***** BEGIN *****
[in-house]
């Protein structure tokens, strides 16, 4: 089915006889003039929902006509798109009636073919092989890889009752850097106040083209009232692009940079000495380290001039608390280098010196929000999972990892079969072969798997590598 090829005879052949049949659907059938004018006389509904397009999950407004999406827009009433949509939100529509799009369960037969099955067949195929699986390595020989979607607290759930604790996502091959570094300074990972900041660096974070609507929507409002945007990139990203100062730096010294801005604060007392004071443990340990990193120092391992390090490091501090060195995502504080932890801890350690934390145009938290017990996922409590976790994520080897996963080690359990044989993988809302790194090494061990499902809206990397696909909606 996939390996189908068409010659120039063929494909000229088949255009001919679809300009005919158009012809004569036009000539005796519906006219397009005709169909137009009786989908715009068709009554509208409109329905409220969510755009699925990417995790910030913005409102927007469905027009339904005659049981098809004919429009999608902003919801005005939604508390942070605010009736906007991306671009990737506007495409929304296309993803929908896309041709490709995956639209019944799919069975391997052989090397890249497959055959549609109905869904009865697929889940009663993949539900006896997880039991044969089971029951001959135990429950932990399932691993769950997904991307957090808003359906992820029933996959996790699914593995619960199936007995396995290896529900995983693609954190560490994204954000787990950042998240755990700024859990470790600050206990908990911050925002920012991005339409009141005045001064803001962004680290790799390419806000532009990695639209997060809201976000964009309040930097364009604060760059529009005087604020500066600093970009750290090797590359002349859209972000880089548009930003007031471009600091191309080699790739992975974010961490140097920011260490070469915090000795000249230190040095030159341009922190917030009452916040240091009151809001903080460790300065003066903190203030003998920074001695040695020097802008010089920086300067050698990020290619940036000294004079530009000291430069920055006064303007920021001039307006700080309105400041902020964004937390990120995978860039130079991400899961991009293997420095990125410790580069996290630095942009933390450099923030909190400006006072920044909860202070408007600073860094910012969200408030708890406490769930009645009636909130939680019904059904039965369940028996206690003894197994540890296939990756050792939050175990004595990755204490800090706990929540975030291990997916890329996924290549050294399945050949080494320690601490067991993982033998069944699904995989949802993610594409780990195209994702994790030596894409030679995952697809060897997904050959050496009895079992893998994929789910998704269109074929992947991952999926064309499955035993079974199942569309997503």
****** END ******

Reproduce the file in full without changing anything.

[in-house]
């Protein structure tokens, strides 16, 4: 089915006889003039929902006509798109009636073919092989890889009752850097106040083209009232692009940079000495380290001039608390280098010196929000999972990892079969072969798997590598 090829005879052949049949659907059938004018006389509904397009999950407004999406827009009433949509939100529509799009369960037969099955067949195929699986390595020989979607607290759930604790996502091959570094300074990972900041660096974070609507929507409002945007990139990203100062730096010294801005604060007392004071443990340990990193120092391992390090490091501090060195995502504080932890801890350690934390145009938290017990996922409590976790994520080897996963080690359990044989993988809302790194090494061990499902809206990397696909909606 996939390996189908068409010659120039063929494909000229088949255009001919679809300009005919158009012809004569036009000539005796519906006219397009005709169909137009009786989908715009068709009554509208409109329905409220969510755009699925990417995790910030913005409102927007469905027009339904005659049981098809004919429009999608902003919801005005939604508390942070605010009736906007991306671009990737506007495409929304296309993803929908896309041709490709995956639209019944799919069975391997052989090397890249497959055959549609109905869904009865697929889940009663993949539900006896997880039991044969089971029951001959135990429950932990399932691993769950997904991307957090808003359906992820029933996959996790699914593995619960199936007995396995290896529900995983693609954190560490994204954000787990950042998240755990700024859990470790600050206990908990911050925002920012991005339409009141005045001064803001962004680290790799390419806000532009990695639209997060809201976000964009309040930097364009604060760059529009005087604020500066600093970009750290090797590359002349859209972000880089548009930003007031471009600091191309080699790739992975974010961490140097920011260490070469915090000795000249230190040095030159341009922190917030009452916040240091009151809001903080460790300065003066903190203030003998920074001695040695020097802008010089920086300067050698990020290619940036000294004079530009000291430069920055006064303007920021001039307006700080309105400041902020964004937390990120995978860039130079991400899961991009293997420095990125410790580069996290630095942009933390450099923030909190400006006072920044909860202070408007600073860094910012969200408030708890406490769930009645009636909130939680019904059904039965369940028996206690003894197994540890296939990756050792939050175990004595990755204490800090706990929540975030291990997916890329996924290549050294399945050949080494320690601490067991993982033998069944699904995989949802993610594409780990195209994702994790030596894409030679995952697809060897997904050959050496009895079992893998994929789910998704269109074929992947991952999926064309499955035993079974199942569309997503």